Antitrypanosomalin vitroactivity of tropical marine algae extracts

Lorena V. León-Deniz, Eric Dumonteil, Rosa Moo-Puc, Yolanda Freile-Pelegrin
2009 Pharmaceutical Biology  
Trypanosomiasis is one of the most important parasitic diseases worldwide. The undesirable side effects and low efficacy of classical trypanocidal drugs underline the necessity of the development of new drugs from natural products. Although marine algae have been recognized as attractive sources of known and novel bioactive compounds, very little research has been focused on antiprotozoal activity. Aqueous and organic extracts of 29 species of marine algae (14 species of Rhodophyta, seven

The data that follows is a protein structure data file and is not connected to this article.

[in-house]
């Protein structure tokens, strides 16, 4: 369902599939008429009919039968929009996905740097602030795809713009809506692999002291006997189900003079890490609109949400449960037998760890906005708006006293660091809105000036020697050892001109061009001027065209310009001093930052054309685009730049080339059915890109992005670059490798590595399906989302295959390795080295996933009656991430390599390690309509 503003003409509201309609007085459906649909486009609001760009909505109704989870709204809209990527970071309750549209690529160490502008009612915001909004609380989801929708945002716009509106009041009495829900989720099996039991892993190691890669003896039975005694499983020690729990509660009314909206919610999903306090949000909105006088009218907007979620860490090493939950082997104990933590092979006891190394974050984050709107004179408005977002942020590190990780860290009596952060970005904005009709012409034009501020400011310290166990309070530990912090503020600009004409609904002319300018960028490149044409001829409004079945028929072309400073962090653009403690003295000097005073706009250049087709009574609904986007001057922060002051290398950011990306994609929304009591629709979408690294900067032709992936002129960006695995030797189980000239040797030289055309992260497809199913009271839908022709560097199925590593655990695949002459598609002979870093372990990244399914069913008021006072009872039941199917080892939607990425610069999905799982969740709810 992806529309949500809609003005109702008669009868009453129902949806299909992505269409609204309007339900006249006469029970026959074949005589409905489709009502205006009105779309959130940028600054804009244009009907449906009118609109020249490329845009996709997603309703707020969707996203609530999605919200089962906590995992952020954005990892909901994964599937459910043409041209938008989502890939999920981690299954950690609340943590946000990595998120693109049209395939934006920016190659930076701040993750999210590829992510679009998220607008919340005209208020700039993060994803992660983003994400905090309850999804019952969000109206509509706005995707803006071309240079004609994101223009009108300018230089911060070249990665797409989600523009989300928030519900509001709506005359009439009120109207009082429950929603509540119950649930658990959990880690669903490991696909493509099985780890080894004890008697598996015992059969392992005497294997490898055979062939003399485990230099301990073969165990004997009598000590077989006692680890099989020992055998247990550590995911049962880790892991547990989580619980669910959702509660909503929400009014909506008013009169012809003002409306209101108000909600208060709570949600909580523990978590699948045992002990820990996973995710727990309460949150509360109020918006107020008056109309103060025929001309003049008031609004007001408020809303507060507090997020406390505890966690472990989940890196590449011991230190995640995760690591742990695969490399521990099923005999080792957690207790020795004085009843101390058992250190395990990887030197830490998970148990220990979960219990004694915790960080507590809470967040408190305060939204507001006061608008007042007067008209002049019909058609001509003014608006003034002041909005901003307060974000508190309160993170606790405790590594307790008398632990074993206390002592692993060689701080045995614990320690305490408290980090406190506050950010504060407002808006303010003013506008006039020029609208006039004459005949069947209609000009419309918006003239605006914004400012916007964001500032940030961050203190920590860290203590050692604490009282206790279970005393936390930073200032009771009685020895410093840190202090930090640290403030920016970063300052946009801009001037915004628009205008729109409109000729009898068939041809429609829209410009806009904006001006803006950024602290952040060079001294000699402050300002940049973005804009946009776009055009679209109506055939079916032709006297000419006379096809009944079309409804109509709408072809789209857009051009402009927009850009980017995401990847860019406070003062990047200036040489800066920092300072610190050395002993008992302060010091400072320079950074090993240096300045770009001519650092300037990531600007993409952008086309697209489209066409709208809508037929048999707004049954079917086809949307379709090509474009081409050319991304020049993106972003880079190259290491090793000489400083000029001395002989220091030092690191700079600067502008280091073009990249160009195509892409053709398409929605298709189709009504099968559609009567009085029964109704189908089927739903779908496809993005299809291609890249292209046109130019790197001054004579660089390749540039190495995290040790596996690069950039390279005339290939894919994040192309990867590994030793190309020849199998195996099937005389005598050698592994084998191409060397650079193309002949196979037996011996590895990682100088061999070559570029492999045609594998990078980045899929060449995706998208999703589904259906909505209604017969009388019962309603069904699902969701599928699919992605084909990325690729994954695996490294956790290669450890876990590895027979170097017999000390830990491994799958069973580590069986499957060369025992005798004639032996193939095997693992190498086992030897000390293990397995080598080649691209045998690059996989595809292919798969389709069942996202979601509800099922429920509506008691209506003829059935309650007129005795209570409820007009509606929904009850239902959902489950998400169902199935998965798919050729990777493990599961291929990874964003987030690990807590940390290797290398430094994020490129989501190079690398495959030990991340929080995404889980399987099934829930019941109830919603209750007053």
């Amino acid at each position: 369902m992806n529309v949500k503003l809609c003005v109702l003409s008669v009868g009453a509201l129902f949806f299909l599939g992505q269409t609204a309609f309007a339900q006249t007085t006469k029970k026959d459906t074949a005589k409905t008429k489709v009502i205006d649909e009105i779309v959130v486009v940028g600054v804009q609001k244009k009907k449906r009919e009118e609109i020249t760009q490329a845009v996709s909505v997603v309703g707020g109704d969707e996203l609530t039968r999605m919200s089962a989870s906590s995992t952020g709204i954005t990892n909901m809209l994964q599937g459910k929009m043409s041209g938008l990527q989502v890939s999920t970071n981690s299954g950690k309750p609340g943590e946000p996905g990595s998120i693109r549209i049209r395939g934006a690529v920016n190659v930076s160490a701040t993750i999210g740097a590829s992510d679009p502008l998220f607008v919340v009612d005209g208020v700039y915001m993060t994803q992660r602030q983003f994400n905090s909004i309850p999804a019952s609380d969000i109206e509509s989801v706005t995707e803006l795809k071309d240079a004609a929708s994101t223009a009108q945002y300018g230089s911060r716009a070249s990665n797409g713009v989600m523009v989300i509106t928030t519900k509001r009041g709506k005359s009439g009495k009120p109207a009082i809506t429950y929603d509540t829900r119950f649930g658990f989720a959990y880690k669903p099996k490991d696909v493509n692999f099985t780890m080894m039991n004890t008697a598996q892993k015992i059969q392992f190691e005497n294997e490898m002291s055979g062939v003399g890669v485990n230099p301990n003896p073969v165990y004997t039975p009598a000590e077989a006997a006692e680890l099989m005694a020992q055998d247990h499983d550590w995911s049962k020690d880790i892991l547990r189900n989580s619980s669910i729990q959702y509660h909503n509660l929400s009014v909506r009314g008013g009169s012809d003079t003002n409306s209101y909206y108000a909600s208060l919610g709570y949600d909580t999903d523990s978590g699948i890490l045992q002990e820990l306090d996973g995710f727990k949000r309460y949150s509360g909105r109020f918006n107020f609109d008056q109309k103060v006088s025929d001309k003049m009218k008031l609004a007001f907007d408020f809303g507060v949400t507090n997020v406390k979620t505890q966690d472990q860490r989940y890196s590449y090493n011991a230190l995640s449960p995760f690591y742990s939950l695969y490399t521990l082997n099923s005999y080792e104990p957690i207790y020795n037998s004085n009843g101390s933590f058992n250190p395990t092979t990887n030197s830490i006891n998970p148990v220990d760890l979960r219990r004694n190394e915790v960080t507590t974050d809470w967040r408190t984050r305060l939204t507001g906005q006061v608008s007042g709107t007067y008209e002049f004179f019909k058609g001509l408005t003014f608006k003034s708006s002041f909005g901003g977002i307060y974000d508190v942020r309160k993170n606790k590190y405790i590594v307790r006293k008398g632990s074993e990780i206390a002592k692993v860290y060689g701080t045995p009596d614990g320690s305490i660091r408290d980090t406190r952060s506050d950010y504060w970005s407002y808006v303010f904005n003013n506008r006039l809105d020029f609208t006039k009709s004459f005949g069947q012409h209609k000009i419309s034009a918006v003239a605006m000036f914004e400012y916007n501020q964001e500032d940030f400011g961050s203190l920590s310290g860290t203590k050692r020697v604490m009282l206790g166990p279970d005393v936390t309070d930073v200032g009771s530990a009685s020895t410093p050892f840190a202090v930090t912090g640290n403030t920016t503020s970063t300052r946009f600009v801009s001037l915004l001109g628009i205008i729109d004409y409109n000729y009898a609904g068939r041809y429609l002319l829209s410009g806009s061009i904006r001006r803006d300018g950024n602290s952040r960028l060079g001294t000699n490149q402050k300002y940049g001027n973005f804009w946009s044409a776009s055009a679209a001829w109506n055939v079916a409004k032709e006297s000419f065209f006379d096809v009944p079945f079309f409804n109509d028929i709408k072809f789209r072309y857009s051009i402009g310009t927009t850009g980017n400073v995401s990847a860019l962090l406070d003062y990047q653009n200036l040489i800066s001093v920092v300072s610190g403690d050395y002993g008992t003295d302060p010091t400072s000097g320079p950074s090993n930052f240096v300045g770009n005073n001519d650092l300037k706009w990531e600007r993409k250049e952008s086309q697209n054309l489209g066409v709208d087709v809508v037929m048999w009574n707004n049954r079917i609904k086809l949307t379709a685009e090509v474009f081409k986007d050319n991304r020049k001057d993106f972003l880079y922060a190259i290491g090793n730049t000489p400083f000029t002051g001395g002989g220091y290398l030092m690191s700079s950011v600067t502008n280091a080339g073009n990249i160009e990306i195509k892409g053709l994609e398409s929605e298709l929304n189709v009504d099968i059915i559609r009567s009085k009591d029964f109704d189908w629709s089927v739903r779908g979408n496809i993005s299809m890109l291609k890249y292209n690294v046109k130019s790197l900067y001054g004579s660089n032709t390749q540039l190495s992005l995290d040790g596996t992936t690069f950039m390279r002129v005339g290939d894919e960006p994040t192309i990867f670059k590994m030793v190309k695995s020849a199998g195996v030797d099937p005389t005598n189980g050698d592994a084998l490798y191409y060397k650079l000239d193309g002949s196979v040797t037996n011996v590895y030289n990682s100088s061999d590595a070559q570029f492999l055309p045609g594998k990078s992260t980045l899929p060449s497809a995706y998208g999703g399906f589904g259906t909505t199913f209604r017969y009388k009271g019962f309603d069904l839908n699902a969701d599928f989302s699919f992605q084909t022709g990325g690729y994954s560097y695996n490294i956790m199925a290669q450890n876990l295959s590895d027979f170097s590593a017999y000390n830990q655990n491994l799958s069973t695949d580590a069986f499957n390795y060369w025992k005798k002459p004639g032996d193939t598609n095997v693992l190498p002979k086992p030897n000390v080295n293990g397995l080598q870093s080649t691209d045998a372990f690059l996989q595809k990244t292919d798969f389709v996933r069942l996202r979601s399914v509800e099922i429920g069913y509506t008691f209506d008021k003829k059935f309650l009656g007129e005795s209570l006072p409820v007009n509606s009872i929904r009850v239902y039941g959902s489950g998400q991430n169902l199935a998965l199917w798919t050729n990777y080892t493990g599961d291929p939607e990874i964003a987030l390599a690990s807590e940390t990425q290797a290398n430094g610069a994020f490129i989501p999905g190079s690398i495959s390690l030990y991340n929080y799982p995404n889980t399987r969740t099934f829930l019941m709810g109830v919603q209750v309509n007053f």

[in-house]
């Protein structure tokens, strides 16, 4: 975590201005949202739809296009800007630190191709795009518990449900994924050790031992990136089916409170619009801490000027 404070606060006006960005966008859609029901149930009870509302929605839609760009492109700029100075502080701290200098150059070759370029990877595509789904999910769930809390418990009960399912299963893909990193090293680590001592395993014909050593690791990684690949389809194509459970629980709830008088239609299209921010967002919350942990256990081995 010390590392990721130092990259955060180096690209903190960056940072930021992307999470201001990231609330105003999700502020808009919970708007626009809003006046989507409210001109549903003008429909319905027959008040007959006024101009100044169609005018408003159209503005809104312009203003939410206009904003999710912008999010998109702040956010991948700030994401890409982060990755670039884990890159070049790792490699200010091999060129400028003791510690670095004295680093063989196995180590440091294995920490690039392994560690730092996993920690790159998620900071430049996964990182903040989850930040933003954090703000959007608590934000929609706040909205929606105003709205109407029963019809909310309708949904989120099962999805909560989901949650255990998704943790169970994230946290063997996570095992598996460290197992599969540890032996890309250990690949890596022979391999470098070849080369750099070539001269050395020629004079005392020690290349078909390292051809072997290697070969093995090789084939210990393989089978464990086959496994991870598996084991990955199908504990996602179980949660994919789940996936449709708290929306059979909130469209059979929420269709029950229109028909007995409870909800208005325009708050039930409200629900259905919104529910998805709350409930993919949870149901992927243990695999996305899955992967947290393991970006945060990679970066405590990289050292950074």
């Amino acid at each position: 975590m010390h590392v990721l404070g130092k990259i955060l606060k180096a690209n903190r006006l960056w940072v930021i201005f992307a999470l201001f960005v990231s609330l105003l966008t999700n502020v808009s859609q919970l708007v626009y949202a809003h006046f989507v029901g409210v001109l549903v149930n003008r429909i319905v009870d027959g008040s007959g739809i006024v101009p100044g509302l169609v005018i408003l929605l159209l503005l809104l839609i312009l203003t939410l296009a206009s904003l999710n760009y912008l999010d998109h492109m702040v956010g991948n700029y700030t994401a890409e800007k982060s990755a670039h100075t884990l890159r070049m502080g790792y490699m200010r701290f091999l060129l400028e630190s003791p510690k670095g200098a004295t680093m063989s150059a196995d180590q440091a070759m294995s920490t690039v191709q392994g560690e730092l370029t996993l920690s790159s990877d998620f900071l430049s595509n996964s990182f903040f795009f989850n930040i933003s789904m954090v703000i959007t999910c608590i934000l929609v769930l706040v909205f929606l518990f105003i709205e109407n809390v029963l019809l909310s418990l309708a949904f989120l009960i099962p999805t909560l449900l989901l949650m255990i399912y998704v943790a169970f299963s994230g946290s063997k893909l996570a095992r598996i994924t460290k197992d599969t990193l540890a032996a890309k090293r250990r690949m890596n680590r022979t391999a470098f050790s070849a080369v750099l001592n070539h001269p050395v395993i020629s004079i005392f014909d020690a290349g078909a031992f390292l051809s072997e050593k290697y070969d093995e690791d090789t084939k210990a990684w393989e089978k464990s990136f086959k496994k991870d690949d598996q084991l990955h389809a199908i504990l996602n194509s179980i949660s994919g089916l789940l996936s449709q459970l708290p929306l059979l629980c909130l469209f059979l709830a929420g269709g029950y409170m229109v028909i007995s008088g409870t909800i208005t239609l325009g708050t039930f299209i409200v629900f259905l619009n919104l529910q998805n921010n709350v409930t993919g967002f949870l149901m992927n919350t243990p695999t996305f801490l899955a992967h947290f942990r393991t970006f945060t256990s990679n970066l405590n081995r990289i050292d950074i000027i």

more » ... ophyta, seven species of Phaeophyta, and eight species of Chlorophyta) collected from the Gulf of Mexico and Caribbean coast of the Yucatan Peninsula (Mexico) were evaluated for their antiprotozoal activity in vitro against Trypanosoma cruzi trypomastigotes. The toxicity of these extracts was evaluated using brine shrimp (Artemia salina). The cytotoxicity on mammalian cells was also assessed by the MTT viability assay. The organic extracts from Dictyota caribea Horning & Schnetter, Lobophora variegata (J.V. Lamouroux) Womersley, Turbinaria turbinata Linnaeus, and Laurencia microcladia Kützing possess promising in vitro activity against T. cruzi trypomastigotes. The toxicity displayed by Laurencia microcladia against Artemia salina and the high cytotoxicity exhibited by T. turbinata must be taken into account in further studies.
doi:10.1080/13880200902950777 fatcat:mkzam2rs5fel3mt4tkjcatpu7y